Pet Safety and Fireworks

Your pet’s safety is important this holiday week! While we humans love the lights, colors and loud booms of fireworks on the Fourth of July, one thing’s for sure – it’s your pet’s most hated holiday.

According to the American Humane Association, July 5 is the busiest day of the year for animal shelters – they wind up full of pets who panicked the night before, took off looking for safety and wound up lost and often injured.

Here are some tips for your pet safety this July 4.

Maximum Pet Safety- stay inside

It seems so simple, but it’s the best thing for your pet’s safety. You may be tempted to take your dog to a picnic or parade with you, but with the crowds and celebratory noises, you drastically increase the chance of him keeping spooked and breaking off his leash.

Don’t even think about taking them to the community fireworks display!

Keep Them Relaxed

When it’s time for the festivities to begin, lower the blinds and turn on the radio or TV in the room with your pets to help drown out the noise. Also consider giving them calming drops, diffusing lavender oil or using a weighted vest to help with anxiety. A nice long walk during the day will also help tire them out so they hopefully can sleep through it all!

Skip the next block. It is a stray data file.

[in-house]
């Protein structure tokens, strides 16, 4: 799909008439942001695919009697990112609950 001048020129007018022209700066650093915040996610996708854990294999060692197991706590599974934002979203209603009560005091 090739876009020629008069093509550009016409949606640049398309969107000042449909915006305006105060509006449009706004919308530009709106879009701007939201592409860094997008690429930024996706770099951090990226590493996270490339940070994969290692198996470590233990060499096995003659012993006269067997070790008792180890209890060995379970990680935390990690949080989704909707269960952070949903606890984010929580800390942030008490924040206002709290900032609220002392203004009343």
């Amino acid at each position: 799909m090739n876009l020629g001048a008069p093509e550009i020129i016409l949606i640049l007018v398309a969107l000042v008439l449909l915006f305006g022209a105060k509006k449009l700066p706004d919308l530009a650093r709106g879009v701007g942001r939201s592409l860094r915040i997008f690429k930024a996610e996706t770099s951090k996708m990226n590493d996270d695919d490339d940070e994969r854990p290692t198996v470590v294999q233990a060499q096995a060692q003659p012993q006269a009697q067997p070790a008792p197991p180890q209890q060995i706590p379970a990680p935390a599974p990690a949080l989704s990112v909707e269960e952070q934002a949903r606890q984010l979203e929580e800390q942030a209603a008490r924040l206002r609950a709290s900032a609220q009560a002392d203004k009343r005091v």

Tagging and Chipping

Even if your pet is at home, there’s still a chance of them getting scared and escaping through an opening door. Keep your pets safe by remembering to keep exterior gates closed and locked and ask guests to pay attention when they are going in and out of the house.

Make sure your pet is tagged with an ID that has their name and your phone number. Even better, consider getting them microchipped before the 4th. It’s a relatively simple procedure that could save their life.

If your pets are already microchipped, make sure the information is up to date!

Don’t Leave Fireworks Laying Around

If you have (legal!) fireworks you’re thinking about setting off at home, make sure your pets are nowhere nearby. You know how much they love a good sniff – and fireworks are especially curious things. Unfortunately, many contain toxic chemicals like arsenic and potassium nitrate that are deadly to pets. Basic pet safety means keeping your fireworks securely stowed away from curious noses.

Whatever You Do – DON’T Set Them Off

Lighting those fireworks around your pets is just a bad idea. Not only are you risking them running away to find shelter, if they don’t get away quickly enough, they could wind up with burns or other injuries to their face and paws.

And did you know that if your pooch picks up one of the tasty looking, discarded matches, they could wind up with difficulty breathing, damaged blood cells or kidney disease?

Use Common Sense for your pet’s safety

Some additional things to keep in mind to make this July 4th a great one for the whole family:

  • Keep alcohol out of your pet’s reach
  • Don’t let them have table food
  • NEVER leave your pet in a hot car

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